“By doing that, it gives the affiliate skin in the game and equity in the growth of the franchise,” Sullivan said. “It’s a better algorithm.”
Legg Mason, which grew from a regional brokerage to one of the nation’s biggest money managers through acquisitions, made its last significant purchase in 2005, when it acquired Citigroup Inc.’s investment unit as well as Permal Group. The firm, which shot to prominence in the previous decade as home to famed stock-picker Bill Miller, saw assets decline as subpar performance in stock and bond funds prompted investor defections. Legg Mason was also hurt as money-market funds acquired from Citigroup suffered losses on mortgage-related investments.
Fetting spent his first year as CEO bolstering Legg Mason’s money funds. He then went on to eliminate jobs, cut costs at investment units and buy back shares.
Nelson Peltz took a stake in Legg Mason in 2009, leading to speculation that he would want a breakup of the company since the activist investor is known for pushing companies to increase value by reducing costs or splitting up. Peltz’s Trian Fund Management LP owned 10 percent of Legg Mason as of March 31, making it the largest investor after T. Rowe Price Group Inc., according to data compiled by Bloomberg.
Fetting stepped down as chairman and CEO of Legg Mason two months before a standstill agreement with Peltz expired, after failing to end client withdrawals and reverse the decline in shares.
During the board’s five month search for a CEO before picking Sullivan, two large private-equity investors showed interest in financing a buyout led by Western Asset, according to a Reuters report in January.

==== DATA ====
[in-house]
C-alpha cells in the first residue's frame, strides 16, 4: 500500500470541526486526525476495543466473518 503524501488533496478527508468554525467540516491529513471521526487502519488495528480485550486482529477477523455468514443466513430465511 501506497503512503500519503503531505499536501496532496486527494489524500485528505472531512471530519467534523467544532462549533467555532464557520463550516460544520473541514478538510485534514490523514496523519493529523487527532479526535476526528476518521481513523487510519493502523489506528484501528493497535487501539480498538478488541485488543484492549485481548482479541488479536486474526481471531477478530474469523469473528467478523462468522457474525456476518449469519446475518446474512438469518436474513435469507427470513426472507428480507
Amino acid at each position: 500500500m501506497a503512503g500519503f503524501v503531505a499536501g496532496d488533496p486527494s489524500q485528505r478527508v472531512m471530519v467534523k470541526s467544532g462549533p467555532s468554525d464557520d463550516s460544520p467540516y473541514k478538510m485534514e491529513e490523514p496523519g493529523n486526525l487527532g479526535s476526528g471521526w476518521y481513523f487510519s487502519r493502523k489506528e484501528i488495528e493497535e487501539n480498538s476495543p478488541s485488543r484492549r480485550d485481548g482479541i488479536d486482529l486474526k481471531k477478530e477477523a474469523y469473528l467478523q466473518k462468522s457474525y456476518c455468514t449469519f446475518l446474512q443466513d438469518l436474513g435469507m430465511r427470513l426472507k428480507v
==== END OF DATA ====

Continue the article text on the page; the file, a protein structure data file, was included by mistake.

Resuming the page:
Under Sullivan, Legg Mason had the lowest level of stock and bond fund withdrawals in the three months ended March 31 since the quarter ended Sept. 30, 2007. The stock has risen 25 percent this year, compared with a 24 percent increase in the 20-company Standard & Poor’s index of asset managers and custody banks.
In March, Legg Mason completed the purchase of Fauchier Partners, which added about $5 billion in assets to its Permal unit. Sullivan said Legg Mason had started to work on the Fauchier transaction before he became CEO.
Legg Mason created about 20 new products that raised more than $3 billion in assets in the year ended March 31, Sullivan said during a presentation earlier this month. By expanding product offerings and relying on Legg Mason’s centralized sales network of more than 500 employees, the firm can get back to growth, said Sullivan.
“Since the Fauchier transaction, we’ve had a number of interesting conversations in recent months about similar types of opportunities,” he said during the June 11 presentation. “We are accelerating our efforts to capitalize on them.”
Sullivan said ideally he wants an equity manager that offers both non-U.S. developed market and emerging-market stock funds.
In terms of alternative offerings, Sullivan said he’ll either acquire a separate manager or tack on teams that may specialize in private equity, real estate and infrastructure to Permal.
Sullivan said he’s looking for an executive to lead an expanded business and product-development role, who will assist with acquisitions. He doesn’t envision Legg Mason becoming like Affiliated Managers Group Inc., which is a Beverly, Massachusetts-based global asset manager with about 25 affiliates ranging from AQR Capital Management to Yacktman Asset Management.
“I want fewer bigger, broader affiliates,” Sullivan said. “We have a different approach than AMG. We won’t have 15, maybe 10.”